For all the harm the coronavirus has done to New Jersey’s economy – the hundreds of thousands of residents still out of work and an estimated 30% of small businesses shuttered — the pandemic also triggered explosive growth in a pair of critical technology industries.
New Jersey biotech and global pharmaceutical companies poured billions of dollars into research and development, most of it in the laboratories of pharmaceutical giants near Princeton. Separately, a sharp increase in internet usage by Wall Street, health care networks and homebound workers fueled construction of telecommunications data centers in northern New Jersey to house the switches and servers that power our digital lives.
Taken together, the boom in biopharmaceutical research and telecommunications strengthens the Garden State’s position in the intense competition with other U.S. metropolitan areas for high-tech investment, a term that embraces everything from information technology, computer hardware and software as well as medical discovery and DNA sequencing.
The new investment also marks a rebound for two industries with deep ties to New Jersey that have seen their ups and downs.
“The U.S. is the home of medical innovation and much of it has its roots in New Jersey,” said Dr. Craig Granowitz, chief medical officer at Amarin Corp. and a veteran of Merck and Schering-Plough in the 1990s. “There is no better place in the world for innovation than New York and New Jersey.
“The Covid vaccine outcome is a validation of the U.S. innovation engine and New Jersey as linchpin.”
Pharmaceutical giants with New Jersey laboratories – Pfizer, Merck, Johnson & Johnson, Bristol Myers-Squibb, Regeneron and Amgen, to name a few – spent at least $36.9 billion in 2020 on research and development, a significant increase from prior years in response to the coronavirus, according to their Security and Exchange Commission filings.
BioNJ, the pharmaceutical trade group, said as many as 70 New Jersey-based biopharmaceutical firms, health care networks and universities opened their wallets to design COVID screening kits and search for new vaccines and novel therapeutics.
In Fairfield, Vela Diagnostic has a rapid testing platform, while Klus Pharma of Cranbury tests an investigative inhaler. From its offices in North Brunswick, BioAegis Therapeutics explores a novel anti-inflammatory candidate and Innoplexus of Jersey City is studying off-label uses for existing drugs to fight COVID.
“New Jersey is still very much the medicine chest of the world,” said Debbie Hart, BioNJ president and chief executive, who emphasized that half of the Food and Drug Administration’s 2020 new medicine approvals had ties to companies in New Jersey. “The number one reason companies come here is for the talent. That has been built over decades.”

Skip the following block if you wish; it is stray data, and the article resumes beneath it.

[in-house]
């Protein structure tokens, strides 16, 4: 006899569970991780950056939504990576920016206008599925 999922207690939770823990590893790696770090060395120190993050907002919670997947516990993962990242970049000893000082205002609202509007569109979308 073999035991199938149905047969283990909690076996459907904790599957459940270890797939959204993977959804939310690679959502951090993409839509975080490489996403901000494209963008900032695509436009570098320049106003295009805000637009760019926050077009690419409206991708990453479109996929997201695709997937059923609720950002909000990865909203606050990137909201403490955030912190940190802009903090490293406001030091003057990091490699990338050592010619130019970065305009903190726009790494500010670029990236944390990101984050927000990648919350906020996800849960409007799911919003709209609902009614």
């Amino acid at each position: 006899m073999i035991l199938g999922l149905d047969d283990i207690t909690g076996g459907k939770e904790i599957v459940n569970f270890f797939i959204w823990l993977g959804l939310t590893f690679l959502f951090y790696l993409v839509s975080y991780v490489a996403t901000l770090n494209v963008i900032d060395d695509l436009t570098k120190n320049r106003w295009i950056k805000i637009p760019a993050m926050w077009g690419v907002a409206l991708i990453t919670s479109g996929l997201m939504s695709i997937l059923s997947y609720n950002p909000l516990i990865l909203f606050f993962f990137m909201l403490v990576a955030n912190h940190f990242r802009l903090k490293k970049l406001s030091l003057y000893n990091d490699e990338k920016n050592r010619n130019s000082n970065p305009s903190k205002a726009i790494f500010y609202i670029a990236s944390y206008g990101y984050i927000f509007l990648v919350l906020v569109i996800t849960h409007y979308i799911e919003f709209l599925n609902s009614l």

Since the early 1990s, New Jersey’s pharmaceutical giants poured money into their research laboratories in the hunt for new blockbuster drugs. The industry hit a “cliff” in 2010, when patents expired on some of the best selling prescription medicines, resulting in a sharp decline in revenue and the mass layoff of sales representatives.
Since 2011, according to a study by the global consulting firm McKinsey & Company, the pharmaceutical industry’s investment in advanced computing, data analytics, machine learning and artificial intelligence has begun to yield results. Scientists sequenced the COVID virus’s genome in weeks rather than months, and that propelled the rapid discovery of vaccines and therapies.
“Pharma for a while said, ‘We should look around at other parts of the country,’” said Joel Bloom, president of the New Jersey Institute of Technology (NJIT). “That’s turned around. More and more pharmaceutical and medical device companies are coming and expanding in New Jersey.”
The state’s talent base and advanced telecomputing facilities figure in the biopharmaceutical industry’s staying power, Bloom said. “Pharma can’t work without big data,” he said. “Hospitals and health care networks can’t work without big data.”
The New York-New Jersey-Connecticut area is now the nation’s sixth largest market for telecommunications facilities. New Jersey has 78 carrier hotels, cloud computing centers and co-locations sites, with major facilities in Somerset, Piscataway, Edison, Newark, Clifton and Secaucus, according to Bextel, a datacenter information service. They typically occupy nondescript warehouses and former office buildings.
Their owners tend to be secretive and security conscious.
Jonathan Meisel, senior vice president for CBRE’s Data Center Solutions Group, said the telecommunications expansion in Northern New Jersey began just before the start of the coronavirus pandemic as Wall Street financial services built backup centers and health care providers expanded their network operations.
California-based Digital Realty, for example, announced plans last year to build a 600,000 square foot carrier hotel in Totowa that will increase New Jersey’s total data center capacity by 15%. Separately, a social media company that committed to space in Piscataway is already looking to expand, the company said.
Meisel said the advent of remote work and the popularity of online gaming in New Jersey has prompted cloud computing companies, which base most of their data centers in the southwestern United States, to hunt for new facilities to increase the speed and capacity of their networks in the tristate area.
“We’re starting to see, because of the growth of internet usage over the Covid period, cloud computing companies are taking a look at our area like never,” Meisel said. “With folks starting to work more remotely, cloud providers are starting to look around here.”
George E. Jordan writes a weekly column on business and development in New Jersey. He may be reached at email@example.com